52. Quinton Flowers, QB, South Florida. The biggest reason why South Florida is viewed as the frontrunner for the Group of Five's major bowl bid, Flowers had Lamar Jackson-like rushing numbers last year, with 1,530 yards (7.7 per attempt) and 18 touchdowns. He also passed for 2,812 yards and 24 TDs, leading the AAC in passer rating. Flower led the Bulls to their first top-25 season, and he can lead them to their second one, too.

51. Quenton Nelson, G, Notre Dame. The 329-pound Nelson has excelled as a starting guard the past two seasons on stellar Notre Dame offensive lines, bringing nastiness to the Notre Dame line at left guard. He teams with tackle Mike McGlinchey to form the best offensive line duo in the country.

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Northwestern tailback Justin Jackson has racked up 3,905 career rushing yards in three seasons. (Getty Images)

50. Justin Jackson, RB, Northwestern. Jackson has never had a great O-line but has thrived with three straight thousand-yard rushing campaigns, including 1,524 yards and 15 TDs last year. While only 193 pounds, Jackson has shouldered a hefty load with 855 career carries, showcasing toughness and an impressive ability to create for himself.

49. Mike McGlinchey, OT, Notre Dame. A two-year starter, the 6-foot-8 McGlinchey has grown into one of the nation's top left tackles, one coveted by the NFL.. He moved from right tackle to left tackle last year, seamlessly replacing Ronnie Stanley, and he's one reason to expect a breakout season from new QB Brandon Wimbush.

48. Trey Adams, OT, Washington. Just as Jake Browning has grown as a quarterback, his left tackle has grown with him. Adams and Browning formed a tackle-QB pair as true freshmen in 2015 and are both All-America candidates as juniors in 2017. The 6-foot-8, 320-pound Adams has started 24 games in two years, becoming a first-team All-Pac-12 performer last season for an offense that improved to 10th in yards per play.

47. Quin Blanding, S, Virginia. The five-star recruit has amassed 358 tackles in three years, finishing with at least 115 each season, plus six career INTs. He's a three-time All-ACC pick with a decorated college career that will somewhat surprisingly continue for a fourth season, giving UVA a trio of defensive stars with LB Micah Kiser and DL Andrew Brown.

46. J.T. Barrett, QB, Ohio State. Something's been missing from the Ohio State offense since Tom Herman left, and the hope is that the addition of Kevin Wilson as the new coordinator will unlock this offense's potential. Barrett averaged only 6.7 yards per attempt with a 61.7 percent completion percentage last year. He still rushed for 845 yards and threw only seven interceptions, and the hope is that chemistry will develop between Wilson, Barrett and a new crop of receivers to open up the passing attack for a talented player who finished fifth in the 2014 Heisman race.

45. Nick Bosa, DE, Ohio State. He wears the same number, 97, as his older brother, and he might play like him, too. Like Joey, Nick was a five-star recruit. Like Joey, Nick made an instant impact as a freshman. The younger Bosa had had five sacks in 2016, flashing big-time ability as part of a rotation on a crowded line.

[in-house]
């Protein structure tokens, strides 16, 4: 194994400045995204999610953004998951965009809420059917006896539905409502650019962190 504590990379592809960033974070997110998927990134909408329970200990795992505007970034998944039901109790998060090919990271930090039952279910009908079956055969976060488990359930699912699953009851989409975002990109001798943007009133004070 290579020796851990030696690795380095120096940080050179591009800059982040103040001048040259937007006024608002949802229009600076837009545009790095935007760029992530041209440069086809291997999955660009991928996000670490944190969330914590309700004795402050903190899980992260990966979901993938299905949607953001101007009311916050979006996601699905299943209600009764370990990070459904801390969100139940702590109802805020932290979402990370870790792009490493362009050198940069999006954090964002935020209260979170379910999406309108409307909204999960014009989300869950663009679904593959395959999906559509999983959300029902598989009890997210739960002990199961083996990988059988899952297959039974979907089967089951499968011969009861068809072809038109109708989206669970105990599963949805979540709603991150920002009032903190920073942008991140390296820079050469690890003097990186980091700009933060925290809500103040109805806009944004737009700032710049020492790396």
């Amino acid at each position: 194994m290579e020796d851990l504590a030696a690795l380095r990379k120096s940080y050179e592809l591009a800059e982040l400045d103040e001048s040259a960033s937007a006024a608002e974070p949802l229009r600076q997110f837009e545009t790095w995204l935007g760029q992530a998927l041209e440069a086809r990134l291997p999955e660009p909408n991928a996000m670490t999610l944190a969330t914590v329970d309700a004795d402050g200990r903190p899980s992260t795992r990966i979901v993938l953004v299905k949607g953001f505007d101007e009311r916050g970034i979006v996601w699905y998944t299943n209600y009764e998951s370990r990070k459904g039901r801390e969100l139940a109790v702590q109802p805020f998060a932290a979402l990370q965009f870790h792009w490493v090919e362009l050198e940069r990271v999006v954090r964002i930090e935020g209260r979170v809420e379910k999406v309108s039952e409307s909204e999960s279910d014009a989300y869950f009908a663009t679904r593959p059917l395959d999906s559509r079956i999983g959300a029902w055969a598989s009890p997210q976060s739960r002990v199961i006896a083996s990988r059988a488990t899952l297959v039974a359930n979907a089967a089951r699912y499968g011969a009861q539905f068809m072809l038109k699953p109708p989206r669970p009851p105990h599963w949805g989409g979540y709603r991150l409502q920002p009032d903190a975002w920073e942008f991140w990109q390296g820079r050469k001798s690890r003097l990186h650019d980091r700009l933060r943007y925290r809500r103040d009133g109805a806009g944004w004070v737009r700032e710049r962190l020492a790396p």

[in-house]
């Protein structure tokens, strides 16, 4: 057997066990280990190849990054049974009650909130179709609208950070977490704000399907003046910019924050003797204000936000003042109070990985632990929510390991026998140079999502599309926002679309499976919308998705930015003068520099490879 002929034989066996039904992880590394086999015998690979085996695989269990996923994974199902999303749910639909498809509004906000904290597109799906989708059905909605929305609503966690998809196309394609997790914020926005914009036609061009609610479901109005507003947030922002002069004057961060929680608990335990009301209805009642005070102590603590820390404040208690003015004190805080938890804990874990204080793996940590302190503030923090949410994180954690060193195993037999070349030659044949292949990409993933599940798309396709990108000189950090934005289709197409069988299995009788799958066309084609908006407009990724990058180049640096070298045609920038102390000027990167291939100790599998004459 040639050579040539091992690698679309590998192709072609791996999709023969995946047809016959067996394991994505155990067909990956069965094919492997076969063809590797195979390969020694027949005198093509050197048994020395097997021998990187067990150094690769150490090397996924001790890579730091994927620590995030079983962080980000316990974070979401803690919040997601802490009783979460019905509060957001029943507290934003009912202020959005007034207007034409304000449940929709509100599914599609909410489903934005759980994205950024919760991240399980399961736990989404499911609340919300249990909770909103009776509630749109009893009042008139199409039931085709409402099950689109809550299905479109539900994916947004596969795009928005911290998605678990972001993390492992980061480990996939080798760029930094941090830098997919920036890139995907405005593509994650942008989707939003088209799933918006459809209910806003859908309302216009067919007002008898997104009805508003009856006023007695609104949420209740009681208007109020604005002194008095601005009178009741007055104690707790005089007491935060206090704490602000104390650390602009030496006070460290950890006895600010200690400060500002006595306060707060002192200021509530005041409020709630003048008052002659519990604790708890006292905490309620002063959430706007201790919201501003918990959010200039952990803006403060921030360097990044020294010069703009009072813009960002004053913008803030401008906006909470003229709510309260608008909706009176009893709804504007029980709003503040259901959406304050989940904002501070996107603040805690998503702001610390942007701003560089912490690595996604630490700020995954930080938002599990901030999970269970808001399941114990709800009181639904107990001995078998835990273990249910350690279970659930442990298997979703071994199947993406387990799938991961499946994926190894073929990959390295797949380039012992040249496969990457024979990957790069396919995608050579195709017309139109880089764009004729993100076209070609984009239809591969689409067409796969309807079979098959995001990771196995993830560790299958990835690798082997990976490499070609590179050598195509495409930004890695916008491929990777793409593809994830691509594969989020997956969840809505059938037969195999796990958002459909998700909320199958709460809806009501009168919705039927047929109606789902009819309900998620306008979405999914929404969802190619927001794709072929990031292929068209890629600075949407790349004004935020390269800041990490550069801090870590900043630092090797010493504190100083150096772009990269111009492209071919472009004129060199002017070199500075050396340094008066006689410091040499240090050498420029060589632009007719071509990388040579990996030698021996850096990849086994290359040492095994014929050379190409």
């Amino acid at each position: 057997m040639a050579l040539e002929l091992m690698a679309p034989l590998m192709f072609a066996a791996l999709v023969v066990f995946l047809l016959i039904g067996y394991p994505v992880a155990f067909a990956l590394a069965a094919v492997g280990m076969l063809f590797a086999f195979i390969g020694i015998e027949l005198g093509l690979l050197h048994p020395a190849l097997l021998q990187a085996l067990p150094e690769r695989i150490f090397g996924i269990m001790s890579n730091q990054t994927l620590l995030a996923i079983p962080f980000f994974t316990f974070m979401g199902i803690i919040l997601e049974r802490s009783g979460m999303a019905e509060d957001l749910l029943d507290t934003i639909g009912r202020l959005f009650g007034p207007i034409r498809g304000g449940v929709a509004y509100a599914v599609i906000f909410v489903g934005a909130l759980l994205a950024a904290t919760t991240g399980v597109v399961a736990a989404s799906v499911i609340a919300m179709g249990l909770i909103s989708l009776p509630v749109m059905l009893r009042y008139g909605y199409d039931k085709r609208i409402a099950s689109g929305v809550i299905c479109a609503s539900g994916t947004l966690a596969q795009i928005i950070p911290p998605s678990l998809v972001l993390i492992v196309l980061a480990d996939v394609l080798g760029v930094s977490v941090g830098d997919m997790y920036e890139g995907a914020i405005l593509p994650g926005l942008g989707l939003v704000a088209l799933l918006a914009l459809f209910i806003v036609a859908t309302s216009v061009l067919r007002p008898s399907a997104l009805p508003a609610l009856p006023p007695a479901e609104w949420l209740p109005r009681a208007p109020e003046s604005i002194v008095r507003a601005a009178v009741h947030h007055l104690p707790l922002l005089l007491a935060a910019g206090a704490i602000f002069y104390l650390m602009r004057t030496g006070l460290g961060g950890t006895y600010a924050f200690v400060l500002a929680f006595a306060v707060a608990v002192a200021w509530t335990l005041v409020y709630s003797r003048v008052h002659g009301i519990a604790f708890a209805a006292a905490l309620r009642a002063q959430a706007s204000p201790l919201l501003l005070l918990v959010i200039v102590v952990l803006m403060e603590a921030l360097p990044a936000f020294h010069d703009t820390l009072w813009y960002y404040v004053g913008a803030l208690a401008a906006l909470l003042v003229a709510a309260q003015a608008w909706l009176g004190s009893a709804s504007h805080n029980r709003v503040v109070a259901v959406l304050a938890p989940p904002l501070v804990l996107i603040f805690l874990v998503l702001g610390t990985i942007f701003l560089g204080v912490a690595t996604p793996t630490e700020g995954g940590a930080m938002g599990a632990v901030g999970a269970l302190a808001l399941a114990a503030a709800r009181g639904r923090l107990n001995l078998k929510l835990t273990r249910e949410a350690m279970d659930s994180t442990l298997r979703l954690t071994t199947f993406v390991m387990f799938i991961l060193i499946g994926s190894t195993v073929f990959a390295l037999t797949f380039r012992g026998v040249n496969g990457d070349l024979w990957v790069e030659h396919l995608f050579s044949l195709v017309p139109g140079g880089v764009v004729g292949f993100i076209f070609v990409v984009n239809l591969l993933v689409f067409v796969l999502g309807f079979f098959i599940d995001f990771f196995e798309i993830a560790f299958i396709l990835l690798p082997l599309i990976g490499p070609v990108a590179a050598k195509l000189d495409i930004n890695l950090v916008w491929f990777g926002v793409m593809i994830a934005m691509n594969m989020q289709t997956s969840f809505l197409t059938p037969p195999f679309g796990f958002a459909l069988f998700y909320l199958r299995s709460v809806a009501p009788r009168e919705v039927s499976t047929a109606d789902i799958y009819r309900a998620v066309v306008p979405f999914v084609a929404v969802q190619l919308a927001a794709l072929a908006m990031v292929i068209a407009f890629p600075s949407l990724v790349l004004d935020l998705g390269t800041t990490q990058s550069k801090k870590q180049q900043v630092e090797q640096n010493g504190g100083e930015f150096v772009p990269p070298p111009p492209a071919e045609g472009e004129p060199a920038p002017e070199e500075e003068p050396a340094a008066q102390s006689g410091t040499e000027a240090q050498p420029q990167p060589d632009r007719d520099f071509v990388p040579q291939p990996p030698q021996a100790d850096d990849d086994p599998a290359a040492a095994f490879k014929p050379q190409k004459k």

44. Ahmmon Richards, WR, Miami. There's no better returning receiver in the ACC than Richards, a rising star with clear NFL potential. The 6-foot-1, 190-pound sophomore was easily the nation's top freshman wideout, hauling in 49 passes for 934 yards -- 19.1 yards per catch -- and three TDs. He'll make big plays no matter who the new QB is.

43. Royce Freeman, RB, Oregon. With 4,148 yards, Freeman is the active career FBS rushing leader. He had his best season as a sophomore, with 1,838 yards, 17 TDs and an average of 6.5 yards per carry, but he saw his production drop last year with injury problems behind a patchwork O-lin. A healthy Freeman will be the centerpiece of new coach Willie Taggart's first Oregon offense, one that will be deeper.

42. Nick Chubb, RB, Georgia. Kirby Smart indicated that Chubb wasn't 100 percent last year, and that's no surprise. A superstar his first season and a half, Chubb suffered a brutal knee injury in October 2015. He made a quick recovery and played all 13 games last year, rushing for 1,130 yards, but after averaging well over seven yards per carry his first two seasons, he dropped to five. If he's healthier, and if the O-line improves, Chubb is still an All-America talent.

41. Braden Smith, OL, Auburn. Smith played a huge role in the emergence of Kamryn Pettway as a star at tailback last year, blasting open holes with an overpowering style of play. While he's mostly played guard, Smith spent the spring at right tackle, and he could be the SEC's top blocker regardless of which position he plays.

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QB Sam Darnold is getting all the attention, but USC also has a standout tailback in Ronald Jones. (Getty Images)

40. Ronald Jones, RB, USC. With a career average of 6.3 yards per carry, Jones feels a bit underrated, as he's rushed for 2,069 yards and 20 TDs over two seasons but should get more carries this year with Justin Davis gone. Explosive and quick, Jones had a big second half of last season and gives the Trojans a star-studded backfield for 2017.

39. Trenton Thompson, DT, Georgia. After a medical problem resulted in Thompson leaving school in the spring, Kirby Smart said that the talented defensive lineman is ready to return from shoulder surgery. The No. 1 overall recruit in the class of 2015, according to the 247Sports composite rankings, Thompson flashed that high potential last year, with 56 tackles and 9 ½ tackles for loss, including three bowl sacks.